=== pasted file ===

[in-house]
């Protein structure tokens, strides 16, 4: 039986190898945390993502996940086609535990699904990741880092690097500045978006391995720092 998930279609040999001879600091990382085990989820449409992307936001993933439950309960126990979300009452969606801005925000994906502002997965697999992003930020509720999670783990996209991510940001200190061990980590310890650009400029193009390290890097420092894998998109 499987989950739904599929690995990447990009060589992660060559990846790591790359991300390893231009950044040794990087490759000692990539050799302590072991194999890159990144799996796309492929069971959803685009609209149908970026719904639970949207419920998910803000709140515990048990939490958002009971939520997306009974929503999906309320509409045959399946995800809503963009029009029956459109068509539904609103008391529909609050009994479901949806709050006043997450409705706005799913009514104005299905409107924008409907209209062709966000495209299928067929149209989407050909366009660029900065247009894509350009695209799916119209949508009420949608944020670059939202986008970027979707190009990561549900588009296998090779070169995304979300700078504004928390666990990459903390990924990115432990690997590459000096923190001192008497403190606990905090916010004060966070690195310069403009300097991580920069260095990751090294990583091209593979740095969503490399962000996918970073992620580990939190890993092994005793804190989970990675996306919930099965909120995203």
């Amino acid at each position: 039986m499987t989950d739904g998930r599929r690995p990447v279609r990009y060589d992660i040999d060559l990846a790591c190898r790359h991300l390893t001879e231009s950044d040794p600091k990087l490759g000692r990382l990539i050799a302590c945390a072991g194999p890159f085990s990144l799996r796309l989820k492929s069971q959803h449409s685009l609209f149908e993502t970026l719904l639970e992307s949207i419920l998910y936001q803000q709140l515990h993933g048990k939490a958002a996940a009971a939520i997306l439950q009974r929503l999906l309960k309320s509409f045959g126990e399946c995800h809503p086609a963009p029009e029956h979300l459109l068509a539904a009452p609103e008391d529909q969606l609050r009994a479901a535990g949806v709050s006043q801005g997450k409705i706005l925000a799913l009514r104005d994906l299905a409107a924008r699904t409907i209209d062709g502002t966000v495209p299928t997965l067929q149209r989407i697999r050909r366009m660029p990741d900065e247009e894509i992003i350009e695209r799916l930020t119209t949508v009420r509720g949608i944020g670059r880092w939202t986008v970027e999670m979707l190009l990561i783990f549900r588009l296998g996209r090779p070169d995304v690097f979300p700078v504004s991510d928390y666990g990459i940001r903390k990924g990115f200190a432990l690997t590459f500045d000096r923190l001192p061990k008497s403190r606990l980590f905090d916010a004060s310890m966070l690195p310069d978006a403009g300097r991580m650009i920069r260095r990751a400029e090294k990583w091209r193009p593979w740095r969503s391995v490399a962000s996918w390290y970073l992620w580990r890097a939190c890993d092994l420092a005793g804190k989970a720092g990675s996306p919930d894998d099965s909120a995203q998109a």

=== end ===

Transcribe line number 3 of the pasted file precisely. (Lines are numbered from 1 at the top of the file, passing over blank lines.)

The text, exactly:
């Amino acid at each position: 039986m499987t989950d739904g998930r599929r690995p990447v279609r990009y060589d992660i040999d060559l990846a790591c190898r790359h991300l390893t001879e231009s950044d040794p600091k990087l490759g000692r990382l990539i050799a302590c945390a072991g194999p890159f085990s990144l799996r796309l989820k492929s069971q959803h449409s685009l609209f149908e993502t970026l719904l639970e992307s949207i419920l998910y936001q803000q709140l515990h993933g048990k939490a958002a996940a009971a939520i997306l439950q009974r929503l999906l309960k309320s509409f045959g126990e399946c995800h809503p086609a963009p029009e029956h979300l459109l068509a539904a009452p609103e008391d529909q969606l609050r009994a479901a535990g949806v709050s006043q801005g997450k409705i706005l925000a799913l009514r104005d994906l299905a409107a924008r699904t409907i209209d062709g502002t966000v495209p299928t997965l067929q149209r989407i697999r050909r366009m660029p990741d900065e247009e894509i992003i350009e695209r799916l930020t119209t949508v009420r509720g949608i944020g670059r880092w939202t986008v970027e999670m979707l190009l990561i783990f549900r588009l296998g996209r090779p070169d995304v690097f979300p700078v504004s991510d928390y666990g990459i940001r903390k990924g990115f200190a432990l690997t590459f500045d000096r923190l001192p061990k008497s403190r606990l980590f905090d916010a004060s310890m966070l690195p310069d978006a403009g300097r991580m650009i920069r260095r990751a400029e090294k990583w091209r193009p593979w740095r969503s391995v490399a962000s996918w390290y970073l992620w580990r890097a939190c890993d092994l420092a005793g804190k989970a720092g990675s996306p919930d894998d099965s909120a995203q998109a």